• Well cared for
  • Advice on hand
  • Usually good refund or exchange policy if plants fail
  • Varied and diverse range
  • Expensive
  • Often located out of town and therefore easy walking distance
  • "Bargains" and discounts can be rare

Supermarkets

This may seem a strange place to buy house plants, but seeing as many Supermarkets sell all kinds of things these days it probably isn't overly surprising you can find plants for sale too. They tend to be incredibly cheap, but the range is often limited, quickly changes and the stock may not be of fantastic quality.

  • Very cheap
  • Bargains or deals to be had
  • Usually good refund or exchange policy if plants fail
  • Sometimes sold as "gifts" or "presents" so they are presented in beautiful, "ready to give" containers
  • Quality can be poor
  • Limited or no staff knowledge about plants
  • Basic range

High Street Florist / Plant Shop

This shop is packed with wonderful house plantsThese tend to be shops which focus almost exclusively on plants and quite often are in an area with lots of passing trade. Their reputation is paramount to their survival and the owners have to pay heavy rents for such a popular location. With this in mind you may pay a little more than in other places, but because the expertise on hand will be exceptional they are definitely a strong contender for one of the best places to buy house plants.

The photo here (and in the introduction above) is of a wonderful shop in the city of Bristol (England) called The Flowerman that we literally found out about by walking past. The design of the store was gorgeous and clearly the owners knew their stuff and had a keen eye for detail.

  • Exceptional quality
  • Fantastic advice and knowledge
  • Will often have unusual and rare plants for sale
  • Can be difficult to move large or heavy plants due to lack of nearby parking
  • Not often a good place for "bargains"

High Street Department Store

An exceptional high street store will stock a variety of well treated seasonal house plants at inexpensive prices. However in our experience, in most department stores the plants are not the main focus of the shop, i.e. it might specialise in clothing or food and the plants are just an after thought or "add on" at the tills. Therefore regrettably most plants in these places are not well looked after and dead or diseased plants are quite common. If you are seriously looking for a particular plant this may not be the best place to start your search, however you could still find a good deal.

  • Convenient way to buy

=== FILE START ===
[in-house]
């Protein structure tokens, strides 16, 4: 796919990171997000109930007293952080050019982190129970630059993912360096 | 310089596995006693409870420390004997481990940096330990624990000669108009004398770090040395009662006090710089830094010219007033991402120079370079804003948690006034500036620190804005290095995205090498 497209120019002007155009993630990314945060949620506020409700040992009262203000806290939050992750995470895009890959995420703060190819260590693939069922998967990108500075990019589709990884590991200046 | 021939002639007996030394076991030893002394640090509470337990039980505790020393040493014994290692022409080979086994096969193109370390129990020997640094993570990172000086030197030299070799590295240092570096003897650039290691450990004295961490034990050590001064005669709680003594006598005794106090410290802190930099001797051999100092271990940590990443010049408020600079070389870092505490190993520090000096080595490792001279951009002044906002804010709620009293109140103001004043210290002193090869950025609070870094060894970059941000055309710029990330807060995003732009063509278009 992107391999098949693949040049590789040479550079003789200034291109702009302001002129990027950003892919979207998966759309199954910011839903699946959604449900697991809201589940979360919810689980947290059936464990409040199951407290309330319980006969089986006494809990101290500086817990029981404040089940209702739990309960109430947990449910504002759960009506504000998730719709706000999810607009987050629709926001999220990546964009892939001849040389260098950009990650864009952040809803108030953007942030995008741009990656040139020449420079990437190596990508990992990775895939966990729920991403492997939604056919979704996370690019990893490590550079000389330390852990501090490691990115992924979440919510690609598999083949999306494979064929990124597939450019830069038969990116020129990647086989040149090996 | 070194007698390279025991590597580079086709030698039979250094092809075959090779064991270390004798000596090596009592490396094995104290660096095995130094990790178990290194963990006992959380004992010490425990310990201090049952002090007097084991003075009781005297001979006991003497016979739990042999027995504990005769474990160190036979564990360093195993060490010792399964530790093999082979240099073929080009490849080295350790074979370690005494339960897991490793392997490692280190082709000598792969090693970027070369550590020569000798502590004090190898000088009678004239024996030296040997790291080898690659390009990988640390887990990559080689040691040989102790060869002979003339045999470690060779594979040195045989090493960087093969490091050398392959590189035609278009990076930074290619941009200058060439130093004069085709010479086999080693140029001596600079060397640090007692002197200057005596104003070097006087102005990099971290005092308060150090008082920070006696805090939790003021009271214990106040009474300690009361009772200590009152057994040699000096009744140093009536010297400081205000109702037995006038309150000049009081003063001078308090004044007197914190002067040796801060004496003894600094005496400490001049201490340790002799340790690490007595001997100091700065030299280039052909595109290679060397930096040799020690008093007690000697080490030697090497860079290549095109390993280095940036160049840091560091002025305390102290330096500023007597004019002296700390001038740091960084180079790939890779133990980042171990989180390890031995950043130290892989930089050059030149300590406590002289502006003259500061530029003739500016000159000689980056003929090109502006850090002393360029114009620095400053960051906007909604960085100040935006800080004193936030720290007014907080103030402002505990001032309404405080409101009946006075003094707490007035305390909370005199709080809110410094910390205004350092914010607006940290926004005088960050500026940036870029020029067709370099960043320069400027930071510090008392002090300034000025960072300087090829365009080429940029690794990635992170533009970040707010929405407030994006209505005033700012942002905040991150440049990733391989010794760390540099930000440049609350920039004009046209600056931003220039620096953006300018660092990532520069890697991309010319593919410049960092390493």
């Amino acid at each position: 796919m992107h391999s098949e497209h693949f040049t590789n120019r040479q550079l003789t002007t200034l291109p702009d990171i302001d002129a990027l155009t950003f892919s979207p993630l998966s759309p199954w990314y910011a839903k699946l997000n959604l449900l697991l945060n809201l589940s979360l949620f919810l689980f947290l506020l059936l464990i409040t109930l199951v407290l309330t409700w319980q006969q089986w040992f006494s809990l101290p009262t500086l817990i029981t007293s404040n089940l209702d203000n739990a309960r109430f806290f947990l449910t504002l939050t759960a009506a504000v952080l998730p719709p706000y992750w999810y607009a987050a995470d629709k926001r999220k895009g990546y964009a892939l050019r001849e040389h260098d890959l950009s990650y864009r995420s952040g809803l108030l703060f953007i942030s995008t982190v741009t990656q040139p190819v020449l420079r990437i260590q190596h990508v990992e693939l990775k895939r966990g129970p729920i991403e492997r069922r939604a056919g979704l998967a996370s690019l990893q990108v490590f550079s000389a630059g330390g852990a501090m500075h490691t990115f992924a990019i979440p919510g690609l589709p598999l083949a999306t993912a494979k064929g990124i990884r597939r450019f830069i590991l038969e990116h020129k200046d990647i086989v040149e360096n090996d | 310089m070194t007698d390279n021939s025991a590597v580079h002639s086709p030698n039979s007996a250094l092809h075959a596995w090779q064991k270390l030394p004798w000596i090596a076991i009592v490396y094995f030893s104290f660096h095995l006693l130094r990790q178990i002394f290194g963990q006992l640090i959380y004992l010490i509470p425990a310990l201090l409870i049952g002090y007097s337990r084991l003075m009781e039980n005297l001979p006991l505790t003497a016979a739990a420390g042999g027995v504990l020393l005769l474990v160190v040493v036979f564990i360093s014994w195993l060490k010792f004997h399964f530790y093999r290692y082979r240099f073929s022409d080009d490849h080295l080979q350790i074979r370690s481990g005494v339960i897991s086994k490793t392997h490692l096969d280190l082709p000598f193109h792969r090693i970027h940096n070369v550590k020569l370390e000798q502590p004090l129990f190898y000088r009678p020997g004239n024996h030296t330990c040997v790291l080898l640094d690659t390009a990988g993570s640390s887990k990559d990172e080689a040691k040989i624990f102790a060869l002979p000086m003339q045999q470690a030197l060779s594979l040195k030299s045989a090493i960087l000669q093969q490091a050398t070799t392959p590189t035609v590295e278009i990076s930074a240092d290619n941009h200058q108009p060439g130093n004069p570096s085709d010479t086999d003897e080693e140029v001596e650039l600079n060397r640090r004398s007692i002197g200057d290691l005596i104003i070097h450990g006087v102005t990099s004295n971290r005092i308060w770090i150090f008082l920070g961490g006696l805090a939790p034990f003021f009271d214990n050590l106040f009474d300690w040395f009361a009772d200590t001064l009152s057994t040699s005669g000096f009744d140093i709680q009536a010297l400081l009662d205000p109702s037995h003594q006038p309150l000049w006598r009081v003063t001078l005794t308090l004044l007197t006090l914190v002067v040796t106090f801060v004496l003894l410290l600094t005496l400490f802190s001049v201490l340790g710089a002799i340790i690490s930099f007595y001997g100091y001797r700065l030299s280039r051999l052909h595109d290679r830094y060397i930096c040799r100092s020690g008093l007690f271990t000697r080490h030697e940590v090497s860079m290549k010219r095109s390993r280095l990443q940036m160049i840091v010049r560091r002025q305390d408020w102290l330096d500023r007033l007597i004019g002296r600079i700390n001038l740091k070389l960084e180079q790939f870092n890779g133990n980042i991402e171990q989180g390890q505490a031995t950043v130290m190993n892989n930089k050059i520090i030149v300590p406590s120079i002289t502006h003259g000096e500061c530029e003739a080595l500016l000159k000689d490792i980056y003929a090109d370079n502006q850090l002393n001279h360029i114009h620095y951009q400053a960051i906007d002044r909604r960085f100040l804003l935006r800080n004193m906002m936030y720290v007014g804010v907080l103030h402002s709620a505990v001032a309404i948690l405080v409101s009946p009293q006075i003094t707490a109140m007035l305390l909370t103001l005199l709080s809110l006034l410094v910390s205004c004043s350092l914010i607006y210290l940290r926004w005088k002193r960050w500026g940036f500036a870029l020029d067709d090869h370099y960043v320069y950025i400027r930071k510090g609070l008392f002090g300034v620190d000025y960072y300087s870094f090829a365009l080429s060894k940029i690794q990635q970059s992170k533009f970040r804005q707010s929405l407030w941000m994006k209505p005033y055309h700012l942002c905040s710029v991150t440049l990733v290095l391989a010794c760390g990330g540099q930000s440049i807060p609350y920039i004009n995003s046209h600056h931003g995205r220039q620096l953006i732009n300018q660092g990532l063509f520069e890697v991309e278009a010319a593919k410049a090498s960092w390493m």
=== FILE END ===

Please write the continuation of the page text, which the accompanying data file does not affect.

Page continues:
• Reasonably priced
  • Quality is normally only average at best
  • Limited or no staff knowledge about plants
  • Only basic range consisting of common or popular varieties

Superstores

You can buy House Plants from a superstore and they can often be brought at cheap pricesThese chain stores often have a "garden centre" or house decoration section, which will inevitably sell house plants. Prices are normally fair, and the selection varied. Quality is often excellent, although the staff members may not be well trained in "plants" generally and the care labels attached to the pots are often generic in their instructions.

  • Good number of plants to choose from
  • Often well looked after
  • Usually good refund or exchange policy if plants fail
  • Fair price
  • Normally located out of town
  • Limited or no staff knowledge about plants
  • Only basic range of common or popular house plants for sale

Market Stalls

All aspects of a Market Stall tend to be average but don't let this put you off. You should inspect the plant well before purchase for signs of inferior stock or disease.

  • Very good prices
  • Convenient
  • The sellers can be very knowledgeable about what they are selling
  • Extremely limited range
  • Difficult to return plants which fail

Fetes / Fairs etc

It's quite common at Fetes / Fairs to find amateur stalls selling garden plants but you may also find ones selling home grown indoor plants too. The selection however is often very limited and you will normally only find types which are very easy for the lay person to propagate, i.e. Spider Plants. Prices can be quite varied although often a high proportion, if not all, of the sale price will go to the very reason for holding the Fete in the first place , i.e. to a charity or a school.

  • Money raised is usually going to a good cause
  • Good bargains can be found
  • Very few house plants are sold at fates
  • Quality will be unknown

Have we missed any? Where do you buy your house plants from? Tell us in the comments below.